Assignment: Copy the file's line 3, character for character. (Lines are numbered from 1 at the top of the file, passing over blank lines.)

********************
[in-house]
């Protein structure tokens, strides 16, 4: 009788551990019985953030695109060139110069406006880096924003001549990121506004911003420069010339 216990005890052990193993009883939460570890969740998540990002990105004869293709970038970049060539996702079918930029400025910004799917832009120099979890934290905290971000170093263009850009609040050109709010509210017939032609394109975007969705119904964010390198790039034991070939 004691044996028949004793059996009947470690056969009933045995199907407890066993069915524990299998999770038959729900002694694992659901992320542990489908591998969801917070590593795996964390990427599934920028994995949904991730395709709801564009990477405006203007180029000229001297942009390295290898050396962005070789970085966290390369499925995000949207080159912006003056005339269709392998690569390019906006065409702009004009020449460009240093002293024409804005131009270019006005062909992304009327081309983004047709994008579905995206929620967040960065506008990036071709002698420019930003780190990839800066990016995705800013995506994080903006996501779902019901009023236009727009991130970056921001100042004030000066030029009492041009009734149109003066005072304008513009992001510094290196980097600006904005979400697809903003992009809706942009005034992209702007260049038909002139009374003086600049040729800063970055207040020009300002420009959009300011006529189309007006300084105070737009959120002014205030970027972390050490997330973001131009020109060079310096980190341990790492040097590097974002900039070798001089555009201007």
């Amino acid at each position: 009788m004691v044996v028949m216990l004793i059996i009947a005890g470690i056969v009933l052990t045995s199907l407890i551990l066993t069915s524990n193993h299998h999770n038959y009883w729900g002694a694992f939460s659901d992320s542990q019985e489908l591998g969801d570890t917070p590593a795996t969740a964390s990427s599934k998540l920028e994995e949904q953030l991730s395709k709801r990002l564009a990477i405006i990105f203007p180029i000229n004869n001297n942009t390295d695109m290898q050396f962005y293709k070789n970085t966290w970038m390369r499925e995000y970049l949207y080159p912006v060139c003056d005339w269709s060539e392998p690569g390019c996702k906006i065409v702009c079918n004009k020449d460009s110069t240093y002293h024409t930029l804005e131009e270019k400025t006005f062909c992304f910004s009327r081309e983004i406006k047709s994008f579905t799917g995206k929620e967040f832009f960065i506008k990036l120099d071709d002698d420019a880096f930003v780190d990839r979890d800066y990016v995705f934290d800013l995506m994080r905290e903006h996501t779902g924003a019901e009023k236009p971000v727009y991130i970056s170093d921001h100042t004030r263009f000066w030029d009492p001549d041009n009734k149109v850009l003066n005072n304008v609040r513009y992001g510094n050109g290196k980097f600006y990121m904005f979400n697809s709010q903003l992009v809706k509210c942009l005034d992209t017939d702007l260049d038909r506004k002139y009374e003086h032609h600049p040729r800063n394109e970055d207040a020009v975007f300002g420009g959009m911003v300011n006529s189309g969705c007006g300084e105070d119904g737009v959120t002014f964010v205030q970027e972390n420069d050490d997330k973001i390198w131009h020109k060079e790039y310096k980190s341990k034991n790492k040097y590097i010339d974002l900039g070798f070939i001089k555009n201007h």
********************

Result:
């Amino acid at each position: 009788m004691v044996v028949m216990l004793i059996i009947a005890g470690i056969v009933l052990t045995s199907l407890i551990l066993t069915s524990n193993h299998h999770n038959y009883w729900g002694a694992f939460s659901d992320s542990q019985e489908l591998g969801d570890t917070p590593a795996t969740a964390s990427s599934k998540l920028e994995e949904q953030l991730s395709k709801r990002l564009a990477i405006i990105f203007p180029i000229n004869n001297n942009t390295d695109m290898q050396f962005y293709k070789n970085t966290w970038m390369r499925e995000y970049l949207y080159p912006v060139c003056d005339w269709s060539e392998p690569g390019c996702k906006i065409v702009c079918n004009k020449d460009s110069t240093y002293h024409t930029l804005e131009e270019k400025t006005f062909c992304f910004s009327r081309e983004i406006k047709s994008f579905t799917g995206k929620e967040f832009f960065i506008k990036l120099d071709d002698d420019a880096f930003v780190d990839r979890d800066y990016v995705f934290d800013l995506m994080r905290e903006h996501t779902g924003a019901e009023k236009p971000v727009y991130i970056s170093d921001h100042t004030r263009f000066w030029d009492p001549d041009n009734k149109v850009l003066n005072n304008v609040r513009y992001g510094n050109g290196k980097f600006y990121m904005f979400n697809s709010q903003l992009v809706k509210c942009l005034d992209t017939d702007l260049d038909r506004k002139y009374e003086h032609h600049p040729r800063n394109e970055d207040a020009v975007f300002g420009g959009m911003v300011n006529s189309g969705c007006g300084e105070d119904g737009v959120t002014f964010v205030q970027e972390n420069d050490d997330k973001i390198w131009h020109k060079e790039y310096k980190s341990k034991n790492k040097y590097i010339d974002l900039g070798f070939i001089k555009n201007h």